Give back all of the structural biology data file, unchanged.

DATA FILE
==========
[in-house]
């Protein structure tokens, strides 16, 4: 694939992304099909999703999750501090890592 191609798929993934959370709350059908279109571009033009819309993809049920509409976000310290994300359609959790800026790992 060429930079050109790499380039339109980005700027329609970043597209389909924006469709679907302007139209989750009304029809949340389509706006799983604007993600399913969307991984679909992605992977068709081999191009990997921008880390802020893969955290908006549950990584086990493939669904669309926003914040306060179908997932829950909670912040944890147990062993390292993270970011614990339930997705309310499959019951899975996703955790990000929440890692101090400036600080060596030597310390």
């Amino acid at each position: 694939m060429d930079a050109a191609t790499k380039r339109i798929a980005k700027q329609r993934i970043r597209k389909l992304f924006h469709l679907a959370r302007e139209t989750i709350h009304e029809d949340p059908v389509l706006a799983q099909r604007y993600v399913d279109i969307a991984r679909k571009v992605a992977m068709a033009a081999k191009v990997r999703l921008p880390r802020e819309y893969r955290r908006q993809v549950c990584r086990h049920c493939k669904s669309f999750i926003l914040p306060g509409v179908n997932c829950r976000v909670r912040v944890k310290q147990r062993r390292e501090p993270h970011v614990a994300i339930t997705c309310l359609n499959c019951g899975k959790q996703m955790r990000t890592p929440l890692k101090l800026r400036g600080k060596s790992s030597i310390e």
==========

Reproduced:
[in-house]
């Protein structure tokens, strides 16, 4: 694939992304099909999703999750501090890592 191609798929993934959370709350059908279109571009033009819309993809049920509409976000310290994300359609959790800026790992 060429930079050109790499380039339109980005700027329609970043597209389909924006469709679907302007139209989750009304029809949340389509706006799983604007993600399913969307991984679909992605992977068709081999191009990997921008880390802020893969955290908006549950990584086990493939669904669309926003914040306060179908997932829950909670912040944890147990062993390292993270970011614990339930997705309310499959019951899975996703955790990000929440890692101090400036600080060596030597310390």
């Amino acid at each position: 694939m060429d930079a050109a191609t790499k380039r339109i798929a980005k700027q329609r993934i970043r597209k389909l992304f924006h469709l679907a959370r302007e139209t989750i709350h009304e029809d949340p059908v389509l706006a799983q099909r604007y993600v399913d279109i969307a991984r679909k571009v992605a992977m068709a033009a081999k191009v990997r999703l921008p880390r802020e819309y893969r955290r908006q993809v549950c990584r086990h049920c493939k669904s669309f999750i926003l914040p306060g509409v179908n997932c829950r976000v909670r912040v944890k310290q147990r062993r390292e501090p993270h970011v614990a994300i339930t997705c309310l359609n499959c019951g899975k959790q996703m955790r990000t890592p929440l890692k101090l800026r400036g600080k060596s790992s030597i310390e």